There are very few parallels in Warren Buffett’s investing career that can match the amount of cash that he has put forward to buy an ownership stake in a publicly traded stock. With Berkshire’s American Express and Coca-Cola stake, valued at $15 billion and $18 billion respectively, Buffett only put a little over $1 billion into each–the economic value of the investments became enormous because because they compounded at a nice clip over the past three decades. Berkshire’s $11 billion investment in Wells Fargo, worth around $30 billion today, is the largest amount of initial capital dedicated to an investment out of any current Berkshire holding.
This Apple move completely dwarfs that. Buffett has sunk $30-$35 billion of Berkshire’s own cash reserves into shares of Apple stock now worth between $40-$45 billion. The $10 billion gain that Berkshire already makes it one of only nine Buffett investors that have gone on to create more than $7 billion in total gains.
When I look at Big Tech–Apple, Microsoft, Alphabet f/k/a Google, and (it’s getting there) Amazon–we are dealing with cash reserves that are unparalleled in human history.
In 20th century America, the average net profit margin was 8.5%. A company like Apple earns almost triple that rate with a net profit margin of 21.6% in an industry where it has proven capable of ramping up iPhone demand so quickly that it has gone from selling $24 billion worth of iProducts in 2008 to selling more than a quarter-trillion of the same today.
The cash pile sits at $285 billion, with $100 earmarked for share buybacks.
Apple’s share count has declined from 6.5 billion in 2012 to a shade over 5.0 billion today, meaning that shareholders have received an “automatic” 4.5% annual return in that their ownership of the company has increased by that amount each year since Apple began its capital return program. Combined with a 1.6% dividend, shareholders get a solid 6.1% annual return just by virtue of Apple’s financial engineering plans (and notably, the dividends only consume a quarter of the company’s overall profits).
I suspect Buffett, who is now collecting about $730 million per year in Apple dividends for Berkshire, is aware of the fact that he has acquired a cash stream that will easily grow at a high single digit rate, coupled with the possibility of a very high compounding rate for the retained earnings.
As a student of the investment markets, Buffett is no doubt aware of how Standard Oil was split into seven constituent parts, the largest of which was Exxon, which went on to use its $5-$10 billion in cash reserves in the 1950s and 1960s (equivalent to about $30-$40 billion in today’s money) to rebuild the ExxonMobil colossus that delivered 13% annual returns over the half-century stretch from 1968 through 2018. Exxon’s oil wells were a powerful economic engine–third in size to only AT&T and General Motors at the beginning of the measuring period–that used the surplus to make acquisitions to maintain its size while dedicating the rest of its surplus to dividends and share buybacks.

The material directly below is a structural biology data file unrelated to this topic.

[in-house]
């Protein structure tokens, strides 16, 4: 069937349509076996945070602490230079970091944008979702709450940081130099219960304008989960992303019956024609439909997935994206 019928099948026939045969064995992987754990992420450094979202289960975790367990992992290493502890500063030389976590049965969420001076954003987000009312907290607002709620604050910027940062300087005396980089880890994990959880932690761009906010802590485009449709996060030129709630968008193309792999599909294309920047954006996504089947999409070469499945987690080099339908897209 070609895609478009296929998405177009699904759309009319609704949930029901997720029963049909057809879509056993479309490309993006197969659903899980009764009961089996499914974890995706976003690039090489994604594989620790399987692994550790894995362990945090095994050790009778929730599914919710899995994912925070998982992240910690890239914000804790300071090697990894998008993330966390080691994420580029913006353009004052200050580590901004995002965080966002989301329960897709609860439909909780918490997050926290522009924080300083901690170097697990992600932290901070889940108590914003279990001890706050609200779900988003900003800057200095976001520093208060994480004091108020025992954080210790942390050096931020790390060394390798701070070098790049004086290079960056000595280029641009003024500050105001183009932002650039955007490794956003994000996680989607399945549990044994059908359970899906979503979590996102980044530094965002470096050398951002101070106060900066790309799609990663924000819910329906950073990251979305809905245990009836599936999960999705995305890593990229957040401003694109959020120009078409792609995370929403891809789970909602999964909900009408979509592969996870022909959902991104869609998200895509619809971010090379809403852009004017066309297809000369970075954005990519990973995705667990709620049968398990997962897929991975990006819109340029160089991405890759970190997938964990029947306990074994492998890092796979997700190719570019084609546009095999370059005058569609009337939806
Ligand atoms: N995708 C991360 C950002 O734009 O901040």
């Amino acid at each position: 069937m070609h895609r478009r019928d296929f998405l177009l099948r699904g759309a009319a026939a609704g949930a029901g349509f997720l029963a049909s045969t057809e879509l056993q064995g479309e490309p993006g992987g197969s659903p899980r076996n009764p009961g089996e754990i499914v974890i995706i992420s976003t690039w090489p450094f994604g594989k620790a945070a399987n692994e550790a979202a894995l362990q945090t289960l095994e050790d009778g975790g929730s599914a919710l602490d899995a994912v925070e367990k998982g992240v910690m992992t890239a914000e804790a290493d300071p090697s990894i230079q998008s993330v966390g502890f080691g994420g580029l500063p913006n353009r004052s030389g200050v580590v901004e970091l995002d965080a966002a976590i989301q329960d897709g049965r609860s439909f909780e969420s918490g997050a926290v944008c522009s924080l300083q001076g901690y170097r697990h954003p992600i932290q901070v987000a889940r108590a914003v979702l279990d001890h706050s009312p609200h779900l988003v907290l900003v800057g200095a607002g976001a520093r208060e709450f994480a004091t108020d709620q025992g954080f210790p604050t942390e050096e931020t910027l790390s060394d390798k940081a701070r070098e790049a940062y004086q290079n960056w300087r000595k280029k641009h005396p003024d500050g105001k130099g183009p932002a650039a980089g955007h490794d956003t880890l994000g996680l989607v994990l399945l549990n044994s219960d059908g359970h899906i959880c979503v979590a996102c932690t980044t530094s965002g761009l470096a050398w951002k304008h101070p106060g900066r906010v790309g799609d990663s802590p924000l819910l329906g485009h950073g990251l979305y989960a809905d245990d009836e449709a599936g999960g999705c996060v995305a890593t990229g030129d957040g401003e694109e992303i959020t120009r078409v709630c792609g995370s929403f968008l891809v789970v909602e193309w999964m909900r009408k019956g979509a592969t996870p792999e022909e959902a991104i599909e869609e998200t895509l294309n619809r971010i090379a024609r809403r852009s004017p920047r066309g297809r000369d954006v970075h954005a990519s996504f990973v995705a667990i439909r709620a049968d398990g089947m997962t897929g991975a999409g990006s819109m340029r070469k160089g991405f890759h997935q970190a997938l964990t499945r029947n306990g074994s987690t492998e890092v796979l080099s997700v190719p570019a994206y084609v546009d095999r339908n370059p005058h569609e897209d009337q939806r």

Arguably, Apple is in an even stronger position because it is sitting on $285 billion in current cash that dwarfs the inflation-adjusted $50 billion that Exxon had available when it went on a historical half-century tear.
It is also critical that Apple’s dividend payout ratio currently sits at 25% of annual profits. This mean that it is only sending out $12 billion to shareholders as cash while having $45-$50 billion in annual profits available. When it repurchases stock and reduces the share count by 4.5%, Apple could raise the dividend by 4.5% and still pay out the same amount of money in absolute dollars.
A lot of times, when a company turns to share buybacks, it comes at the expense of research and development (ahem, IBM). Although I mention the potential for acquisitions, Apple can do just fine for itself through internal product development as it spending $13 billion each year in research and development, the specifics of which are often secretive although, based on Apple’s habit of firing employees who disclose to media outlets details concerning the artificial reality headsets, we can hazard a guess as to where at least some of it is going.
The discernment of Warren Buffett is that he is not scared by size. People might look at a business that earns net profit of $50+ billion against revenues of a quarter-trillion and conclude that a theoretical max has been reached. I think Buffett studied 1960s Exxon for instruction, and then saw how Apple compares favorably against that benchmark–Apple has five times the cash, half the payout ratio, and sextupled the R&D budget that 1960s Exxon had.
Apple has more cash on hand than the gross domestic product of what Finland is going to produce this year. That is a staggering advantage that buys Apple a head seat at the tech table for generations to come. No wonder Warren Buffett just pulled up a chair.